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Twitter acknowledges missing tweet problem, encourages users to report their specific issues
Over the past couple days, some Twitter users have started noticing a dramatic evaporation of older tweets from their own streams.
While users who don’t update the site frequently may notice nothing out of the ordinary, active Twitter users (like Leo Laporte, pictured) should find it odd to see something like two really recent tweets followed immediately by tweets from two years ago, and nothing between.
Twitter has acknowledged the problem on the Status blog:
“We are hearing some reports of users missing Tweets in their timeline and profile. They aren’t lost. We’re in the process of restoring them all.”
The service has undergone some pretty major changes in the past few weeks, the one most visible being a new redesign that makes it easier to access extra content from the main user page. Under the hood, Twitter was also completely overhauling the site’s aged search engine to better handle the one billion daily search queries it gets.
Neither of these upgrades should be related to the case of the missing tweets, though.
Twitter has actually set up a help page specifically for this problem:
“Are you missing all your tweets from your Profile page? If so, do not worry, we are aware of the issue and are working with the engineers to resolve this. We apologize for the inconvenience caused.”
If you want to help Twitter recover tweets faster, head over to the Help Center. The support team is gathering information that users post in the comments, namely user info and approximate number of tweets the user thinks have gone missing.
Let’s hope they get this resolved soon.
image courtesy of Search Engine Land.
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What is Twitter?
Twitter is an online information network that allows anyone with an account to post 140 character messages, called tweets. It is free to sign up. Users then follow other accounts which they are interested in, and view the tweets of everyone they follow in their "timeline." Most Twitter accounts are public, where one does not need to approve a request to follow, or need to follow back. This makes Twitter a powerful "one to many" broadcast platform where individuals, companies or organizations can reach millions of followers with a single message. Twitter is accessible from Twitter.com, our mobile website, SMS, our mobile apps for iPhone, Android, Blackberry, our iPad application, or 3rd party clients built by outside developers using our API. Twitter accounts can also be private, where the owner must approve follower requests.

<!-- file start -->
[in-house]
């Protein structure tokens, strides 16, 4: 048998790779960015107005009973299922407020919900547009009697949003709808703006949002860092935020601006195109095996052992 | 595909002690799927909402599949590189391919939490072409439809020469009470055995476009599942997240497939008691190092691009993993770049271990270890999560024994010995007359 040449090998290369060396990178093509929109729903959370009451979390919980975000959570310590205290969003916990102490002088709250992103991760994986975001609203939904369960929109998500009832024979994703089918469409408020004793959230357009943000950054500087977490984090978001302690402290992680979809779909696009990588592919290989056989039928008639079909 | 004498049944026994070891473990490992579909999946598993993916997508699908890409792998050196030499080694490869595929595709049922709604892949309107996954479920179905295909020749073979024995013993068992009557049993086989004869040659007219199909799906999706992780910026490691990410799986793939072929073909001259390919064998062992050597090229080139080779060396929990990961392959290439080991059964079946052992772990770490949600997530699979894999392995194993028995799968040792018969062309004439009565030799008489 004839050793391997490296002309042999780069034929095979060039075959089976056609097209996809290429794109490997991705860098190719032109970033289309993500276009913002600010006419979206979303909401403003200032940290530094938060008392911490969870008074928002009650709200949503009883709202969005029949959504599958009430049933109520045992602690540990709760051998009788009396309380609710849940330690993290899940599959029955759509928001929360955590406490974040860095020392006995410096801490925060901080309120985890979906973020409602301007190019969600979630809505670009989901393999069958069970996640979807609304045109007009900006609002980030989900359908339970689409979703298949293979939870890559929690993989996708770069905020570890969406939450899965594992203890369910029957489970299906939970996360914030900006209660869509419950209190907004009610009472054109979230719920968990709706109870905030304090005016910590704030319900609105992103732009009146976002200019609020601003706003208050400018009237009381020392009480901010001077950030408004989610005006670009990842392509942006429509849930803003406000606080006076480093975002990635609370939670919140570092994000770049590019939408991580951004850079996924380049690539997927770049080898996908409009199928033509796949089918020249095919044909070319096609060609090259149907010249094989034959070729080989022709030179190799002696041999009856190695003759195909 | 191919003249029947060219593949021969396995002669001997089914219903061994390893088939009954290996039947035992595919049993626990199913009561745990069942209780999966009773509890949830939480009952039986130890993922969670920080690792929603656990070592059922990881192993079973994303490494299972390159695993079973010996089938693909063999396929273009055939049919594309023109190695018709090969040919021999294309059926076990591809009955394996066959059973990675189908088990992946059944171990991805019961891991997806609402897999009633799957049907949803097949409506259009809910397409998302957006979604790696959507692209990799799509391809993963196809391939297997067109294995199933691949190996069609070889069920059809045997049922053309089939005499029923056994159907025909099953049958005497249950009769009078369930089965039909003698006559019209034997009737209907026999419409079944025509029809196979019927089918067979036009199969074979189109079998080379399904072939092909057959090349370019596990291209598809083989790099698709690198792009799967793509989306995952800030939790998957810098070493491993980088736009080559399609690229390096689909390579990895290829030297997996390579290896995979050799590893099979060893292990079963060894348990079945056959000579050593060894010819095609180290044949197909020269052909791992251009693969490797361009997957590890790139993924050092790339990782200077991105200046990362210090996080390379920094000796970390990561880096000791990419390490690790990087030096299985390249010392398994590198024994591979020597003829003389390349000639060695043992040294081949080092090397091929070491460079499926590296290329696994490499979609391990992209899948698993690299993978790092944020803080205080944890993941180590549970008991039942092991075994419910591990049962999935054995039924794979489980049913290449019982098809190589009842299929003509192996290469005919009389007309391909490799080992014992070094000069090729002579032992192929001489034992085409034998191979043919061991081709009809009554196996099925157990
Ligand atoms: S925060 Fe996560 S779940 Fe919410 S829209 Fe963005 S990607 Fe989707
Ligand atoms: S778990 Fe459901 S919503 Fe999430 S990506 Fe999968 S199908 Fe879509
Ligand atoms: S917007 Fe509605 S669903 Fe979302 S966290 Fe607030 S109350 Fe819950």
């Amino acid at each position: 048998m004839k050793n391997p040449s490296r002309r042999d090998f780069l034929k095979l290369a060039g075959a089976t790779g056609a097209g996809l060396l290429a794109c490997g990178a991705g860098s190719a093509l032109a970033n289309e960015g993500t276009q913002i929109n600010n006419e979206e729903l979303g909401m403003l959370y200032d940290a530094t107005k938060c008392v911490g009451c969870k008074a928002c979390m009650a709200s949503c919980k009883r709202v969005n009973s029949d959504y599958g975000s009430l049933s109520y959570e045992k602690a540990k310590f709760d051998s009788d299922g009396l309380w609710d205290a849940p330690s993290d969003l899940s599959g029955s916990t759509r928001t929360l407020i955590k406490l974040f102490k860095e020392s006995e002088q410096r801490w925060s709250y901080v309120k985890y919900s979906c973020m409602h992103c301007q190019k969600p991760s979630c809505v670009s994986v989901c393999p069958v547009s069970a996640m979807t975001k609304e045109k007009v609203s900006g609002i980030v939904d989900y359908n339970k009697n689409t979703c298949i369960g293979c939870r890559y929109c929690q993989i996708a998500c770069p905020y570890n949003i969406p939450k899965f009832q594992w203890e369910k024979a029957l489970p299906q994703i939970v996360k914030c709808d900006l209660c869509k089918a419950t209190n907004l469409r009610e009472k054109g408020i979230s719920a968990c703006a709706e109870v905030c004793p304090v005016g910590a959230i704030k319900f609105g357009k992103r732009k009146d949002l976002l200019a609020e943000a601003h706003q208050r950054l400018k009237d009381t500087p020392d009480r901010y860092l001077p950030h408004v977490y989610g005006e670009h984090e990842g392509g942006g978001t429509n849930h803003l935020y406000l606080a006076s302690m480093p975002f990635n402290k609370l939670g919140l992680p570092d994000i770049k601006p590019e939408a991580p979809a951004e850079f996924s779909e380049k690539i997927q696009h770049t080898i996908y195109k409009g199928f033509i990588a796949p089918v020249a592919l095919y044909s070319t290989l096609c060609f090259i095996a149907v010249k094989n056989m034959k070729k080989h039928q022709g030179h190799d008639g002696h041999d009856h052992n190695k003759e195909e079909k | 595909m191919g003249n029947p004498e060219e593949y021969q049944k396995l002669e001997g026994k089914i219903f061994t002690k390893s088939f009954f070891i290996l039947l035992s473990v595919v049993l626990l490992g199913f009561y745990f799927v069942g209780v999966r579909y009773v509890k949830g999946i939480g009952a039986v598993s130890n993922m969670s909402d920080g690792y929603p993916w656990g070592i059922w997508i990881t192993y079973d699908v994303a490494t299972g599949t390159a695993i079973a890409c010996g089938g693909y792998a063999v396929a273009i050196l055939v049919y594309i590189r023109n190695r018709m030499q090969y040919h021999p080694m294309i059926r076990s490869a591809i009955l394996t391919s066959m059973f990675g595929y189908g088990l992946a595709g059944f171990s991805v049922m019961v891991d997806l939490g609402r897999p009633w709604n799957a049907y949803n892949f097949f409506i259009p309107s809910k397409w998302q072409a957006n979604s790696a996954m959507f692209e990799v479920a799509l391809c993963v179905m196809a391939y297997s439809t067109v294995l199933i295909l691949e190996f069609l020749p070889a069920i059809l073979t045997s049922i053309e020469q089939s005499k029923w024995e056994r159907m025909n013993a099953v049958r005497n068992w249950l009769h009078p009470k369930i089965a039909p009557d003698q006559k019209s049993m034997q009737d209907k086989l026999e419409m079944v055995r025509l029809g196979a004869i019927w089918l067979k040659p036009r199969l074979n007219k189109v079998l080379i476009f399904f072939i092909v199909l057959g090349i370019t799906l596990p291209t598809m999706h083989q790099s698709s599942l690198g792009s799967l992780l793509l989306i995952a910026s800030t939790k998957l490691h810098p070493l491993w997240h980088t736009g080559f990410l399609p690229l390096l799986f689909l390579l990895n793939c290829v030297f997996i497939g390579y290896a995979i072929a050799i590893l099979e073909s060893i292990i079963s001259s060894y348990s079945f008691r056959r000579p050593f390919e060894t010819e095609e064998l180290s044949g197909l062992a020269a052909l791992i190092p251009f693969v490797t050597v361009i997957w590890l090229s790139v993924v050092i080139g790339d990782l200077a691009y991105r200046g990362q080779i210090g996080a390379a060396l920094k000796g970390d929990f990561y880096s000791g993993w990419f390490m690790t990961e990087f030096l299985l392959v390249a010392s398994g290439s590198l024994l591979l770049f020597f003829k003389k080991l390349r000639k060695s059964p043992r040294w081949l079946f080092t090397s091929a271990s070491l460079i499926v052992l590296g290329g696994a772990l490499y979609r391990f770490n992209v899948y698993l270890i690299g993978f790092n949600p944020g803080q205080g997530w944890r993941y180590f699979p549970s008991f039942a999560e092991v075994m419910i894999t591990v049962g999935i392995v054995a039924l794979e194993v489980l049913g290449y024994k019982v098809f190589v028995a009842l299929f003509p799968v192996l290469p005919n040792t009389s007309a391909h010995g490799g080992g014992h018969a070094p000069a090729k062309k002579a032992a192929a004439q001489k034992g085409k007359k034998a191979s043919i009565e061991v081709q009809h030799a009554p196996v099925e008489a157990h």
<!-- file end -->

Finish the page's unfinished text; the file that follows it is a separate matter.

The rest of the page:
Where did the idea for Twitter come from?
Twitter started as an internal project within the podcasting company Odeo. Jack Dorsey, and engineer, had long been interested in status updates. Jack developed the idea, along with Biz Stone, and the first prototype was built in two weeks in March 2006 and launched publicly in August of 2006. The service grew popular very quickly and it soon made sense for Twitter to move outside of Odea. In May 2007, Twitter Inc was founded.
How is Twitter built?
Our engineering team works with a web application framework called Ruby on Rails. We all work on Apple computers except for testing purposes.
We built Twitter using Ruby on Rails because it allows us to work quickly and easily--our team likes to deploy features and changes multiple times per day. Rails provides skeleton code frameworks so we don't have to re-invent the wheel every time we want to add something simple like a sign in form or a picture upload feature.
How do you make money from Twitter?
There are a few ways that Twitter makes money. We have licensing deals in place with Google, Yahoo!, and Microsoft's Bing to give them access to the "firehose" - a stream of tweets so that they can more easily incorporate those tweets into their search results.
In Summer 2010, we launched our Promoted Tweets product. Promoted Tweets are a special kind of tweet which appear at the top of search results within Twitter.com, if a company has bid on that keyword. Unlike search results in search engines, Promoted Tweets are normal tweets from a business, so they are as interactive as any other tweet - you can @reply, favorite or retweet a Promoted Tweet.
At the same time, we launched Promoted Trends, where companies can place a trend (clearly marked Promoted) within Twitter's Trending Topics. These are especially effective for upcoming launches, like a movie or album release.
Lastly, we started a Twitter account called @earlybird where we partner with other companies to provide users with a special, short-term deal. For example, we partnered with Virgin America for a special day of fares on Virginamerica.com that were only accessible through the link in the @earlybird tweet.
What's next for Twitter?
We continue to focus on building a product that provides value for users.
We're building Twitter, Inc into a successful, revenue-generating company that attracts world-class talent with an inspiring culture and attitude towards doing business.